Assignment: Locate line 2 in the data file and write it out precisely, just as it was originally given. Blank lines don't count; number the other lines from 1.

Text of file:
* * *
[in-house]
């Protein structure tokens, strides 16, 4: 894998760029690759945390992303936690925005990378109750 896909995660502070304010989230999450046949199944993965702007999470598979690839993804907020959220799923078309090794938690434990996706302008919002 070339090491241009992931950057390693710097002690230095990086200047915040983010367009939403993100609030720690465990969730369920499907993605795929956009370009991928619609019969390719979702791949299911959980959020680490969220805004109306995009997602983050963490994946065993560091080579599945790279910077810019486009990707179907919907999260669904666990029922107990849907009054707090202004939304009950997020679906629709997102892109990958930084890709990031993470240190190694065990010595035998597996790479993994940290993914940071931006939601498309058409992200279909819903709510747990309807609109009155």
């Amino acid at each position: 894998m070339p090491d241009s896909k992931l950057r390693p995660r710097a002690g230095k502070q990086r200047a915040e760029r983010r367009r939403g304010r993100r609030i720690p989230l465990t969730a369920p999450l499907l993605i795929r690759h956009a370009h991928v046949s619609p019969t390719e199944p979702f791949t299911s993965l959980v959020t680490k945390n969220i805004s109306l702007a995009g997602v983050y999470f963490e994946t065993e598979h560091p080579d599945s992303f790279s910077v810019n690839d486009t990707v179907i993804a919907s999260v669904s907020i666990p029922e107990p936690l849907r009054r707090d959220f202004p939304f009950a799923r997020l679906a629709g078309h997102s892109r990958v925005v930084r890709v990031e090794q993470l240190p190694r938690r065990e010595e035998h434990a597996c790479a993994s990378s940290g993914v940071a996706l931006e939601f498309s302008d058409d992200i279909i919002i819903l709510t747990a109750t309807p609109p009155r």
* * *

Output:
């Protein structure tokens, strides 16, 4: 894998760029690759945390992303936690925005990378109750 896909995660502070304010989230999450046949199944993965702007999470598979690839993804907020959220799923078309090794938690434990996706302008919002 070339090491241009992931950057390693710097002690230095990086200047915040983010367009939403993100609030720690465990969730369920499907993605795929956009370009991928619609019969390719979702791949299911959980959020680490969220805004109306995009997602983050963490994946065993560091080579599945790279910077810019486009990707179907919907999260669904666990029922107990849907009054707090202004939304009950997020679906629709997102892109990958930084890709990031993470240190190694065990010595035998597996790479993994940290993914940071931006939601498309058409992200279909819903709510747990309807609109009155």